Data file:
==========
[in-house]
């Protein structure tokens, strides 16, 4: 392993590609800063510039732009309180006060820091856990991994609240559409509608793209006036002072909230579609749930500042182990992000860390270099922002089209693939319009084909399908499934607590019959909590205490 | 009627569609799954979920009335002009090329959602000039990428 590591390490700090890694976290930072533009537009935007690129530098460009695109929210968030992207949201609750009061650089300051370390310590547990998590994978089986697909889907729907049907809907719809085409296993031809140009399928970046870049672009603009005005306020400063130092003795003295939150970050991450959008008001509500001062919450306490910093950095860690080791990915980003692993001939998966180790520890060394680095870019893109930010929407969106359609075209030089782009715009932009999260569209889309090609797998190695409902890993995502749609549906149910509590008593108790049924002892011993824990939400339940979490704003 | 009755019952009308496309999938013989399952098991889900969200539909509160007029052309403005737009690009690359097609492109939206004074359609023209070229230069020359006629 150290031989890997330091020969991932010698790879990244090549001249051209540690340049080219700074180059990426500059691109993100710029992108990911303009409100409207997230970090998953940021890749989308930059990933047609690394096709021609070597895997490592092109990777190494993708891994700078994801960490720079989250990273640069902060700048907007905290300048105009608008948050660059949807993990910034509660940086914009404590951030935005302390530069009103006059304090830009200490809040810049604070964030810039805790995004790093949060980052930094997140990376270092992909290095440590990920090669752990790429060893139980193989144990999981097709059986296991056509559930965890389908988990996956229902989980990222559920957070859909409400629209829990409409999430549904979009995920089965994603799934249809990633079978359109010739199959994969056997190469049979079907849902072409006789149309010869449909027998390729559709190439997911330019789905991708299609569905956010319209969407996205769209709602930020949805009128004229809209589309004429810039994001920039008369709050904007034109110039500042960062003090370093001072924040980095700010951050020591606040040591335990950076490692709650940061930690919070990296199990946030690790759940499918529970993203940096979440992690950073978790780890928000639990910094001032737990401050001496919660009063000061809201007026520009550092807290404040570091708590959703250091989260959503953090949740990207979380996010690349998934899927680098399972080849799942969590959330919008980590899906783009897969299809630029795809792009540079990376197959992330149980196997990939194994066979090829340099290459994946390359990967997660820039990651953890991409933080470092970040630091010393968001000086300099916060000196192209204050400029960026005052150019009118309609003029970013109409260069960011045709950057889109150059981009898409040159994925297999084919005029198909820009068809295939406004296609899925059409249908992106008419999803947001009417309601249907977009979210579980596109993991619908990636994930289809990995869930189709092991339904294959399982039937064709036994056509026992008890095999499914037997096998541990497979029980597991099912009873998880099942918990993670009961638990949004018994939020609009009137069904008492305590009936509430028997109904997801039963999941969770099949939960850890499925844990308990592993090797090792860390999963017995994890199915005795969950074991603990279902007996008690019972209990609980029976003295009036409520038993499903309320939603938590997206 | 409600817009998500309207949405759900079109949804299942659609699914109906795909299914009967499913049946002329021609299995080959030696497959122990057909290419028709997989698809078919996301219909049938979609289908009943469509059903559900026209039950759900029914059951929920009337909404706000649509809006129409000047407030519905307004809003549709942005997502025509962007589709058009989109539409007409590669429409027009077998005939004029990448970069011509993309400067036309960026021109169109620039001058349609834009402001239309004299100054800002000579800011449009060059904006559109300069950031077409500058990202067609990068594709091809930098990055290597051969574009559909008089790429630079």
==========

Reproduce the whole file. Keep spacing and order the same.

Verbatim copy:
[in-house]
């Protein structure tokens, strides 16, 4: 392993590609800063510039732009309180006060820091856990991994609240559409509608793209006036002072909230579609749930500042182990992000860390270099922002089209693939319009084909399908499934607590019959909590205490 | 009627569609799954979920009335002009090329959602000039990428 590591390490700090890694976290930072533009537009935007690129530098460009695109929210968030992207949201609750009061650089300051370390310590547990998590994978089986697909889907729907049907809907719809085409296993031809140009399928970046870049672009603009005005306020400063130092003795003295939150970050991450959008008001509500001062919450306490910093950095860690080791990915980003692993001939998966180790520890060394680095870019893109930010929407969106359609075209030089782009715009932009999260569209889309090609797998190695409902890993995502749609549906149910509590008593108790049924002892011993824990939400339940979490704003 | 009755019952009308496309999938013989399952098991889900969200539909509160007029052309403005737009690009690359097609492109939206004074359609023209070229230069020359006629 150290031989890997330091020969991932010698790879990244090549001249051209540690340049080219700074180059990426500059691109993100710029992108990911303009409100409207997230970090998953940021890749989308930059990933047609690394096709021609070597895997490592092109990777190494993708891994700078994801960490720079989250990273640069902060700048907007905290300048105009608008948050660059949807993990910034509660940086914009404590951030935005302390530069009103006059304090830009200490809040810049604070964030810039805790995004790093949060980052930094997140990376270092992909290095440590990920090669752990790429060893139980193989144990999981097709059986296991056509559930965890389908988990996956229902989980990222559920957070859909409400629209829990409409999430549904979009995920089965994603799934249809990633079978359109010739199959994969056997190469049979079907849902072409006789149309010869449909027998390729559709190439997911330019789905991708299609569905956010319209969407996205769209709602930020949805009128004229809209589309004429810039994001920039008369709050904007034109110039500042960062003090370093001072924040980095700010951050020591606040040591335990950076490692709650940061930690919070990296199990946030690790759940499918529970993203940096979440992690950073978790780890928000639990910094001032737990401050001496919660009063000061809201007026520009550092807290404040570091708590959703250091989260959503953090949740990207979380996010690349998934899927680098399972080849799942969590959330919008980590899906783009897969299809630029795809792009540079990376197959992330149980196997990939194994066979090829340099290459994946390359990967997660820039990651953890991409933080470092970040630091010393968001000086300099916060000196192209204050400029960026005052150019009118309609003029970013109409260069960011045709950057889109150059981009898409040159994925297999084919005029198909820009068809295939406004296609899925059409249908992106008419999803947001009417309601249907977009979210579980596109993991619908990636994930289809990995869930189709092991339904294959399982039937064709036994056509026992008890095999499914037997096998541990497979029980597991099912009873998880099942918990993670009961638990949004018994939020609009009137069904008492305590009936509430028997109904997801039963999941969770099949939960850890499925844990308990592993090797090792860390999963017995994890199915005795969950074991603990279902007996008690019972209990609980029976003295009036409520038993499903309320939603938590997206 | 409600817009998500309207949405759900079109949804299942659609699914109906795909299914009967499913049946002329021609299995080959030696497959122990057909290419028709997989698809078919996301219909049938979609289908009943469509059903559900026209039950759900029914059951929920009337909404706000649509809006129409000047407030519905307004809003549709942005997502025509962007589709058009989109539409007409590669429409027009077998005939004029990448970069011509993309400067036309960026021109169109620039001058349609834009402001239309004299100054800002000579800011449009060059904006559109300069950031077409500058990202067609990068594709091809930098990055290597051969574009559909008089790429630079």